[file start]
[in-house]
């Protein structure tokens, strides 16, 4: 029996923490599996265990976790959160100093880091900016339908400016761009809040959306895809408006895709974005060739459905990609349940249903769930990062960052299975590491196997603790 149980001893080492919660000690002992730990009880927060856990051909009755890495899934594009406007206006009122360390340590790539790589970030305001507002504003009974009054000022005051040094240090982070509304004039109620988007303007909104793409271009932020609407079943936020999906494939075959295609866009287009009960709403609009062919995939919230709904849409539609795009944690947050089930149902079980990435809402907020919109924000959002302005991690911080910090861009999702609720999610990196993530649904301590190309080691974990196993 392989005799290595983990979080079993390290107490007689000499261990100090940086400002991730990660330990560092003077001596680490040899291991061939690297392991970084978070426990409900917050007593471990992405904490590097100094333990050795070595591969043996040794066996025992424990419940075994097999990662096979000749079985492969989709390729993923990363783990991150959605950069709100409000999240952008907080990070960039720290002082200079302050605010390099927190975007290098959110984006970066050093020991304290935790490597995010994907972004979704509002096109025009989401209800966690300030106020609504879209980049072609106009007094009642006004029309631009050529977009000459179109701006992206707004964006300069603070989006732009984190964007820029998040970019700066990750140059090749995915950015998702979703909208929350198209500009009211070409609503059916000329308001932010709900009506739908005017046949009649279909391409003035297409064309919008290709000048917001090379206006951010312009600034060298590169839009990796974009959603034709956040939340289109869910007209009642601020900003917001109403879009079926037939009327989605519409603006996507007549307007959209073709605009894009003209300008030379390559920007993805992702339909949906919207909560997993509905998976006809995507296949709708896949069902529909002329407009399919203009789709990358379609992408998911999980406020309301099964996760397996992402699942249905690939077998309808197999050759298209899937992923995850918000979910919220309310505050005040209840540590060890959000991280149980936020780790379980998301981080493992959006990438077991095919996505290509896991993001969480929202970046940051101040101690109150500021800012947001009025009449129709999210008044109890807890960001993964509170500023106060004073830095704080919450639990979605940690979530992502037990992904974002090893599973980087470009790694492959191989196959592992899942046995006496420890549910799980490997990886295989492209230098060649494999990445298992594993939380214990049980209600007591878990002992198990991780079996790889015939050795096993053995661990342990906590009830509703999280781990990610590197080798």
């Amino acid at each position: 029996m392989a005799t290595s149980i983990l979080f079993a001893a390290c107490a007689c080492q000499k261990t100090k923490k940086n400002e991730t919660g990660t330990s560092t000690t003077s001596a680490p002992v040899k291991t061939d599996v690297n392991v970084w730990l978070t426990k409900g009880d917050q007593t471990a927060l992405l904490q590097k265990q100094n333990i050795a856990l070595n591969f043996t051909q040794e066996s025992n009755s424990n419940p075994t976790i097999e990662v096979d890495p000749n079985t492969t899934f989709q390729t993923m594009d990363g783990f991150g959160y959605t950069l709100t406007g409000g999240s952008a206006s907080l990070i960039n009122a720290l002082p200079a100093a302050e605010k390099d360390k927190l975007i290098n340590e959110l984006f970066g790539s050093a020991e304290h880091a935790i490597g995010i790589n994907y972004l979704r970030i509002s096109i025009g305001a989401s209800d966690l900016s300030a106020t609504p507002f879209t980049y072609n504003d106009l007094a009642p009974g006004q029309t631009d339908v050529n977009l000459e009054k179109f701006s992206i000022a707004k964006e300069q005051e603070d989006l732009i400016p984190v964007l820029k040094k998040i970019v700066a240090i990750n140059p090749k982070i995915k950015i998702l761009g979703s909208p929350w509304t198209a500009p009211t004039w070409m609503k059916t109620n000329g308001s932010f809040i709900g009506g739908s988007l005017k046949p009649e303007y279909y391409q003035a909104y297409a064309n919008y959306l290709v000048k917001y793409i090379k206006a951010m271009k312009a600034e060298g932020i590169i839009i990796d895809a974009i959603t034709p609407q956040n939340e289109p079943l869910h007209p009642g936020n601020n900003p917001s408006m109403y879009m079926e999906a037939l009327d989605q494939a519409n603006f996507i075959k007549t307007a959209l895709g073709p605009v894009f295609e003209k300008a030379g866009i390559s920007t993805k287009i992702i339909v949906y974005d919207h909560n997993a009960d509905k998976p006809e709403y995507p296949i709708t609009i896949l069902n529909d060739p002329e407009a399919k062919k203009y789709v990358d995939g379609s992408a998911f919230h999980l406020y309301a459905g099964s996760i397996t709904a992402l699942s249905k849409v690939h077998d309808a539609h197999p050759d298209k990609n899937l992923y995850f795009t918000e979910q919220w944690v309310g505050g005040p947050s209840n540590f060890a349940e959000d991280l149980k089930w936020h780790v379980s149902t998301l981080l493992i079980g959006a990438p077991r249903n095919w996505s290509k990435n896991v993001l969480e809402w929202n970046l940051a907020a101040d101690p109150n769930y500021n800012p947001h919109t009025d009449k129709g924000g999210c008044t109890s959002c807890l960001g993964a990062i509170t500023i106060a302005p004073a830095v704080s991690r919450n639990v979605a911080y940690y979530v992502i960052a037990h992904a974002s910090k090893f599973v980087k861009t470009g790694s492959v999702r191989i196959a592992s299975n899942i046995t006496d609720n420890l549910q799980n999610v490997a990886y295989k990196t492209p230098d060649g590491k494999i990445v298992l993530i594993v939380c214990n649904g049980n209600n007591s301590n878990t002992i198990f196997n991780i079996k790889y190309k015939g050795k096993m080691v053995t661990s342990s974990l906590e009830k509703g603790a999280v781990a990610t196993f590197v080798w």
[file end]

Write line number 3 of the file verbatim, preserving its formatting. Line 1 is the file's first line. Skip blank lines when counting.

């Amino acid at each position: 029996m392989a005799t290595s149980i983990l979080f079993a001893a390290c107490a007689c080492q000499k261990t100090k923490k940086n400002e991730t919660g990660t330990s560092t000690t003077s001596a680490p002992v040899k291991t061939d599996v690297n392991v970084w730990l978070t426990k409900g009880d917050q007593t471990a927060l992405l904490q590097k265990q100094n333990i050795a856990l070595n591969f043996t051909q040794e066996s025992n009755s424990n419940p075994t976790i097999e990662v096979d890495p000749n079985t492969t899934f989709q390729t993923m594009d990363g783990f991150g959160y959605t950069l709100t406007g409000g999240s952008a206006s907080l990070i960039n009122a720290l002082p200079a100093a302050e605010k390099d360390k927190l975007i290098n340590e959110l984006f970066g790539s050093a020991e304290h880091a935790i490597g995010i790589n994907y972004l979704r970030i509002s096109i025009g305001a989401s209800d966690l900016s300030a106020t609504p507002f879209t980049y072609n504003d106009l007094a009642p009974g006004q029309t631009d339908v050529n977009l000459e009054k179109f701006s992206i000022a707004k964006e300069q005051e603070d989006l732009i400016p984190v964007l820029k040094k998040i970019v700066a240090i990750n140059p090749k982070i995915k950015i998702l761009g979703s909208p929350w509304t198209a500009p009211t004039w070409m609503k059916t109620n000329g308001s932010f809040i709900g009506g739908s988007l005017k046949p009649e303007y279909y391409q003035a909104y297409a064309n919008y959306l290709v000048k917001y793409i090379k206006a951010m271009k312009a600034e060298g932020i590169i839009i990796d895809a974009i959603t034709p609407q956040n939340e289109p079943l869910h007209p009642g936020n601020n900003p917001s408006m109403y879009m079926e999906a037939l009327d989605q494939a519409n603006f996507i075959k007549t307007a959209l895709g073709p605009v894009f295609e003209k300008a030379g866009i390559s920007t993805k287009i992702i339909v949906y974005d919207h909560n997993a009960d509905k998976p006809e709403y995507p296949i709708t609009i896949l069902n529909d060739p002329e407009a399919k062919k203009y789709v990358d995939g379609s992408a998911f919230h999980l406020y309301a459905g099964s996760i397996t709904a992402l699942s249905k849409v690939h077998d309808a539609h197999p050759d298209k990609n899937l992923y995850f795009t918000e979910q919220w944690v309310g505050g005040p947050s209840n540590f060890a349940e959000d991280l149980k089930w936020h780790v379980s149902t998301l981080l493992i079980g959006a990438p077991r249903n095919w996505s290509k990435n896991v993001l969480e809402w929202n970046l940051a907020a101040d101690p109150n769930y500021n800012p947001h919109t009025d009449k129709g924000g999210c008044t109890s959002c807890l960001g993964a990062i509170t500023i106060a302005p004073a830095v704080s991690r919450n639990v979605a911080y940690y979530v992502i960052a037990h992904a974002s910090k090893f599973v980087k861009t470009g790694s492959v999702r191989i196959a592992s299975n899942i046995t006496d609720n420890l549910q799980n999610v490997a990886y295989k990196t492209p230098d060649g590491k494999i990445v298992l993530i594993v939380c214990n649904g049980n209600n007591s301590n878990t002992i198990f196997n991780i079996k790889y190309k015939g050795k096993m080691v053995t661990s342990s974990l906590e009830k509703g603790a999280v781990a990610t196993f590197v080798w």